If you’re on a perpetual journey to healthy, glowing skin, skip the trip to Sephora, head to the seafood counter and get yourself some fresh salmon.
Salmon is jam-packed with omega-3 fatty acids, which have been said to prevent certain cancersand even alleviate menstrual pain. If those health benefits aren’t enough to sway you to add more salmon to your diet, maybe the skin benefits will change your mind.
“I consider salmon to be one of the superfoods for skin health,” Dr. Rachel Nazarian of Schweiger Dermatology Group in New York told HuffPost. She added that if there were absolutely no risks associated with eating too much fish (such as ingesting high levels of mercury), she would eat it every day “because that’s how good it is for your skin.”
For years, Dr. Nicholas V. Perriconehas sworn by the benefits of salmon, crediting his complexion to the fish. “If you’re eating salmon now, or taking fish-oil capsules, I’ve helped you,” he said in a 2005New York Timesprofile. (Celebrities likeVictoria BeckhamandMariah Careyalso eat salmon-heavy diets.)
The reason the omega-3 found in salmon is so great for skin, Nazarian explained, is because it helps to calm inflammation, which can lead to a breakdown of collagen and elastin, both of which keep skin looking youthful.
Skin has a natural oil barrier that sits on top of it to protect it from the outside world, helping skin retain moisture and stay hydrated, she added.
“When you have a high level of good fat in your body it feeds the skin and allows the skin to make this healthy oil and allows the skin to be healthier,” she said. “That’s what gives skin the glow.”
Dr. Melda Isaac, a board-certified dermatologist in Washington, D.C., echoed Nazarian’s point, telling HuffPost, “Omega-3 fatty acid is going to retain moisture in your skin,” which helps with maintaining the skin’s elasticity and keeps skin looking supple.
Isaac also noted thatsalmon contains vitamin D, which can havephotoprotective effects, meaning it can help protect the skin against the negative effects of UV rays. Vitamin D is alsogreat for skin cell growth and repair and helps protect against free radicals.
Salmon also contains something calledastaxanthin, a chemical compound known as a keto-carotenoid, which gives salmon its pink color. It is also an antioxidant and anti-inflammatory, Nazarian said.
“So that helps with the same sort of thing ― creates more collagen, calms inflammation, [and is] also a fantastic anti-aging agent,” she said. (A2012 studyfound that astaxanthin actually helped improve the look of wrinkles, age spots and skin texture.)
If you’re wondering how much salmon you should eat in order to start reaping its benefits, Nazarian said one palm-sized serving three times a week is plenty.
“I think, frankly, if you’re going to eat it more than that, you’ll probably get sick of it,” she said, noting that adding lean meats and fruits to your diet will provide additional antioxidants and anti-inflammatories. (Isaac likes to have blueberries, which are said to begreat for brain health, and tomatoes, which areanother great skin food.)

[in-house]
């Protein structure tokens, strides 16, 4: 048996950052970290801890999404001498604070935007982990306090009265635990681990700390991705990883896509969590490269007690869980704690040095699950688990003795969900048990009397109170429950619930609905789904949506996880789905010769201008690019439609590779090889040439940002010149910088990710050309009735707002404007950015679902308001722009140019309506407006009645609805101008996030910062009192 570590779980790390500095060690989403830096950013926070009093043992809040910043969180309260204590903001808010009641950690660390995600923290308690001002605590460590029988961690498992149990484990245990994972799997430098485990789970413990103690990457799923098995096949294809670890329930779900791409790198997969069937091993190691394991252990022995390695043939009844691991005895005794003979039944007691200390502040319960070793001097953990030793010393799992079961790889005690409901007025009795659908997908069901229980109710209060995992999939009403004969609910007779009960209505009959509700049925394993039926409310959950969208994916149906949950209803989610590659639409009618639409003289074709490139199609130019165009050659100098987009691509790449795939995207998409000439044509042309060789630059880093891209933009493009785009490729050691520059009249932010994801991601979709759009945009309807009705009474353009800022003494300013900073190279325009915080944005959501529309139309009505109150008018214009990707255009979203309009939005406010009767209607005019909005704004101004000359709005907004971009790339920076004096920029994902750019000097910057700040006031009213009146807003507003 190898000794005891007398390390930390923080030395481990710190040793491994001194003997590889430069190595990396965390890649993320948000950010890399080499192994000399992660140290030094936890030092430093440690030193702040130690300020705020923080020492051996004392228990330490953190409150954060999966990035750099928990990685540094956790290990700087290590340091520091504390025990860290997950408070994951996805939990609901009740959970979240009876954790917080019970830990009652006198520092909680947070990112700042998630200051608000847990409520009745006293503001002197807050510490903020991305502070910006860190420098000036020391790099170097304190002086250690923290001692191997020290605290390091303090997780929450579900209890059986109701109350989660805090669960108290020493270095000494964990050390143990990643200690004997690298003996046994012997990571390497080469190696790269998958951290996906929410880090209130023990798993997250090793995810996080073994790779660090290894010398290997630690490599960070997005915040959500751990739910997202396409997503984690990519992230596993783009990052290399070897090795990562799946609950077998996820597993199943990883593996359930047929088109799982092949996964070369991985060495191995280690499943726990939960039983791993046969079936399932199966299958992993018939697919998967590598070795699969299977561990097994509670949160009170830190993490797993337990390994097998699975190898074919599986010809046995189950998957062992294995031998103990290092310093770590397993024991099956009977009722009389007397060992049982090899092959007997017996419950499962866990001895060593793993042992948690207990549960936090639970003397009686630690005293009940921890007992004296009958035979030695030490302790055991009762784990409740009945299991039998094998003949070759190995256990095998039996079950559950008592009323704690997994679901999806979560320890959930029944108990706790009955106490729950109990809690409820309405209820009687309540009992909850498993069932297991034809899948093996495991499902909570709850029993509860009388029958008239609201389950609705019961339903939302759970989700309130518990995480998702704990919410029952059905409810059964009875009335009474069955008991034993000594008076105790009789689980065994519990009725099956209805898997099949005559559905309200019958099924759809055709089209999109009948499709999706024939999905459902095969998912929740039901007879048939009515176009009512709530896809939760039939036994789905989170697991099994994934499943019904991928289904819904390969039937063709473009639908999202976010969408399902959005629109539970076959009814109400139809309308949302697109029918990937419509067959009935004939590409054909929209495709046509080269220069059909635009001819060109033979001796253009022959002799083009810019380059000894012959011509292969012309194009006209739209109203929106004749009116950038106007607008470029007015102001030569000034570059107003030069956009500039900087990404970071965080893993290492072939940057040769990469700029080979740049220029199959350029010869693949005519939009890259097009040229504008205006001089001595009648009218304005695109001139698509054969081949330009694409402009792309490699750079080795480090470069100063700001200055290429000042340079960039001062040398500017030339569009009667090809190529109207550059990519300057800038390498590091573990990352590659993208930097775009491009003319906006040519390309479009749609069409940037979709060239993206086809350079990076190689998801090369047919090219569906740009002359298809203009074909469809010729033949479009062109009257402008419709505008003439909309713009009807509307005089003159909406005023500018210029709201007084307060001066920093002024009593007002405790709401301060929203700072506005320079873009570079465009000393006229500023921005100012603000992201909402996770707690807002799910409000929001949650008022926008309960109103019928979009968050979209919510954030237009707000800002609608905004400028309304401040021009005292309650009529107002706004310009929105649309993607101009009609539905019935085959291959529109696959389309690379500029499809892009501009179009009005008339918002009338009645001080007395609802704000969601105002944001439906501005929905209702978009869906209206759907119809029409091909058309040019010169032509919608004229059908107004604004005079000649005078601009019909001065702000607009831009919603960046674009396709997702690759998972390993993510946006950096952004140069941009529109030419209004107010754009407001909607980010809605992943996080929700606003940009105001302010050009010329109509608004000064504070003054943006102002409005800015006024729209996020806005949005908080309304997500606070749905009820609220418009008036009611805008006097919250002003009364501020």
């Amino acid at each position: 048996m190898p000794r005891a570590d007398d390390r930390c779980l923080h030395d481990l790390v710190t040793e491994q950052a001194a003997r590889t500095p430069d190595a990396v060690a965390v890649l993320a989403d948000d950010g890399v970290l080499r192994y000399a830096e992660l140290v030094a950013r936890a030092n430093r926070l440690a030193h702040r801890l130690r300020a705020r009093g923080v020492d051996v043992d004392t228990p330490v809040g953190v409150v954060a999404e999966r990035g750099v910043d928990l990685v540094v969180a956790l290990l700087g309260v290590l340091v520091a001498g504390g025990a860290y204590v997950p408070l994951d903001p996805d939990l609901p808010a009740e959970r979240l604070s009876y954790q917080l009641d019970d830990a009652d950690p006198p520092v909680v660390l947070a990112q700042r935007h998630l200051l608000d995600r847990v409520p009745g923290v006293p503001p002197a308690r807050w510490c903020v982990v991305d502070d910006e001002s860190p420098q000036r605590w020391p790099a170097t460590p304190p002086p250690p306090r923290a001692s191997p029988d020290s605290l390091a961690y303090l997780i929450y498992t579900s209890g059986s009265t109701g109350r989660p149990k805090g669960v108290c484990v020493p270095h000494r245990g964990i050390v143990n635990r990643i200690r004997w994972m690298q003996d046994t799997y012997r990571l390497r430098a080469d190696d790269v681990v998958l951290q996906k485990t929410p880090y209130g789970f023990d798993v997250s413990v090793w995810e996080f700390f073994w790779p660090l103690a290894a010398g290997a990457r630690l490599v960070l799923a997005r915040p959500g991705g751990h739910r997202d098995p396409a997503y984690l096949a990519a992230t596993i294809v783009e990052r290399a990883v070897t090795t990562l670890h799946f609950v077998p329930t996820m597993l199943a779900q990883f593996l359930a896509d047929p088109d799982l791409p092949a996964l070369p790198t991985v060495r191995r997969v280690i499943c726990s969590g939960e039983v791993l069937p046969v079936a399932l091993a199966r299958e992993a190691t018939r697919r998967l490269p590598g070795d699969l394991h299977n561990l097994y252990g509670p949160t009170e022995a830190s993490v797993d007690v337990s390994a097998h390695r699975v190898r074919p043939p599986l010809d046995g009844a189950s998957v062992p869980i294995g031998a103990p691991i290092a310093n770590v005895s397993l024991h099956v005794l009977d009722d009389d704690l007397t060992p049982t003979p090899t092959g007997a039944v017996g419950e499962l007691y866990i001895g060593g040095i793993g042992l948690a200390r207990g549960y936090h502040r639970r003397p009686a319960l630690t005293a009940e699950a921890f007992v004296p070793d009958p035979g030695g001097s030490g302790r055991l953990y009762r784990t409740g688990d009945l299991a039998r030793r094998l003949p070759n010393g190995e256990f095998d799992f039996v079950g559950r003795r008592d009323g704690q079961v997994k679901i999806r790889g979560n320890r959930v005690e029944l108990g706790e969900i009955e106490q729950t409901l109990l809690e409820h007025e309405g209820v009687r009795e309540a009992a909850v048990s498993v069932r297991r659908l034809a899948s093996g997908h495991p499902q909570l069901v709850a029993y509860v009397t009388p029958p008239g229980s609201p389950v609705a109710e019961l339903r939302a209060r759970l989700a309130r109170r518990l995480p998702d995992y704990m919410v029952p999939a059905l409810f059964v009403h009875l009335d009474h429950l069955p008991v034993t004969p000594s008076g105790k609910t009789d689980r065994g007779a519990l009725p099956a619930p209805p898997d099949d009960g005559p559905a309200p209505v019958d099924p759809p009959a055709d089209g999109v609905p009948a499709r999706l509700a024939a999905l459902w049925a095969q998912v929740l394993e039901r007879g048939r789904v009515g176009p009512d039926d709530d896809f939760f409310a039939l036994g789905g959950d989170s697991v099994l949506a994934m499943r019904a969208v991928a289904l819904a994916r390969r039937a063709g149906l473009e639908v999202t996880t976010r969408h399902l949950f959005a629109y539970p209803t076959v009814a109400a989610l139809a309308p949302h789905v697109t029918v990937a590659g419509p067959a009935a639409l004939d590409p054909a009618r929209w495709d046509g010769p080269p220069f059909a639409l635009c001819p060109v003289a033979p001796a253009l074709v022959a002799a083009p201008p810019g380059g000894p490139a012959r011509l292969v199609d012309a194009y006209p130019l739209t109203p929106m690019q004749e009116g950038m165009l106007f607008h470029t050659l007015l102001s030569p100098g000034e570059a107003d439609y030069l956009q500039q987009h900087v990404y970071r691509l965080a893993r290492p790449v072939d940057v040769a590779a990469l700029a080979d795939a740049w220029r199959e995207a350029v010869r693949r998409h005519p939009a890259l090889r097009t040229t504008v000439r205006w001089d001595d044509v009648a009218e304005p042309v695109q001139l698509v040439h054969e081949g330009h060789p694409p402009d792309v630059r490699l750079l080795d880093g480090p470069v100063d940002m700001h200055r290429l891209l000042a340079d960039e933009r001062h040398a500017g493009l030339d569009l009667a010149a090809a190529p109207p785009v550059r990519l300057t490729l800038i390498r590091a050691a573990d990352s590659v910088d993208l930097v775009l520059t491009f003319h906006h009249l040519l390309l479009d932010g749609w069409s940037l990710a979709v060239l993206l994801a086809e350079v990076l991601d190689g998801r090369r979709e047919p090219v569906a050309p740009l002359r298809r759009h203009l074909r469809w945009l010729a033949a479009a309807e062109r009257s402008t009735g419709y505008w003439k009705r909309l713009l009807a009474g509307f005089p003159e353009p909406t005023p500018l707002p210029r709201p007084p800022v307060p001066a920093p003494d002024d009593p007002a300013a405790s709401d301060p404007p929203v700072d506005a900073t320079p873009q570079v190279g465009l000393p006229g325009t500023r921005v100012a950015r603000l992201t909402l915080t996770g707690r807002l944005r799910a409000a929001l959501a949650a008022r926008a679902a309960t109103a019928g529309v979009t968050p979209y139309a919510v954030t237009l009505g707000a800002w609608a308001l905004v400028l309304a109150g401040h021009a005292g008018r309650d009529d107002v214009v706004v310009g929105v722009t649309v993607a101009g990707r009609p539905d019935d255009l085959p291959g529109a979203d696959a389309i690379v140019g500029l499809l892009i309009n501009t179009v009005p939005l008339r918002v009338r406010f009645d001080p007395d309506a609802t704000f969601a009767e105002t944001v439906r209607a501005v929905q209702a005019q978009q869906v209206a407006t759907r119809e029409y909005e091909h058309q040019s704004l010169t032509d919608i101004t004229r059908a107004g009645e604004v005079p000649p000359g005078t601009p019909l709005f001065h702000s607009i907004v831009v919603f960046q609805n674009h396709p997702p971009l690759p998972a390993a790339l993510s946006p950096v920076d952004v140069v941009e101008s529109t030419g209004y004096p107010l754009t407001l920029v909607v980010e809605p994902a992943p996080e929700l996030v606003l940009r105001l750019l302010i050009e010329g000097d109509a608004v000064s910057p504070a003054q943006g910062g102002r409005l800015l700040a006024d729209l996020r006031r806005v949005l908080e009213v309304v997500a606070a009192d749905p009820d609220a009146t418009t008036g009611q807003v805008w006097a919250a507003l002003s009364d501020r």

Both wild and farm-raised salmoncontain healthy omega-3 fatty acids, according to thestudies publishedby the United States Department of Agriculture. However, if you’re worried about potential additives (including pigments), you can buy wild, organic salmon. According to Nazarian, as long as you’re adding that salmon to your diet, you will still get the benefits from the omega-3 fatty acids.
In terms of whether you should eat it raw or cooked, both ways are beneficial. Additionally, a USDA study noted that baking hasn’t been proven to cause any loss of omega-3s, though you probably don’t want to overcook it.
If salmon isn’t your thing,The American Heart Associationnotes that mackerel, herring, sardines and albacore tuna are also high in omega-3 fatty acids. If you don’t like fish at all, there are supplements available that both Nazarian and Isaac agreed are equally as beneficial.
Now that you know just how great salmon can be for your skin (and overall health), you can try out some of our favorite salmon recipes below.
Sake And Ginger Soba Noodle Salmon Stir Fry
Garlic Butter Salmon With Caramelized Shallot Relish
Warm Salmon Nicoise Salad
Cuban Salmon Tacos With Citrus Mango Slaw
Toasted Sesame Ginger Salmon
Tea Smoked Salmon With Five Spice
Chile Lime Salmon Fajita Salad With Cilantro Lime Vinaigrette
Broiled Salmon And Roasted Garlic Cream Noodles
Citrus-Avocado Salmon Salad
Maple Bourbon Glazed Salmon With Sweet Cranberry Chutney
Pan-Crisped Salmon With Light Dijon Cream And Garlic Butter Breadcrumbs
Huckleberry Salmon Recipe
Sweet Thai Chili Salmon Quesadillas
Ginger Garlic Salmon With Cabbage Salad
Caribbean Jerk Salmon Tostadas
Grilled Salmon Filet With Cucumber Dill Sauce
Salmon And Wasabi Nigiri
Greek Salmon Souvlaki Gyros With Tzatziki
BBQ Salmon Burgers
Seared Salmon With Mushrooms And Asparagus Over Coconut Noodles
BBQ Spiced Salmon
Blackened Salmon With Cheesy Polenta
Easy Grilled Maple Dijon Salmon With Bacon
Curried Salmon Burgers
Pan-Seared Salmon With A Pistachio Mint Cream Sauce
Asian Grilled Salmon Pineapple And Rice Lettuce Wraps
This article originally appeared on HuffPost.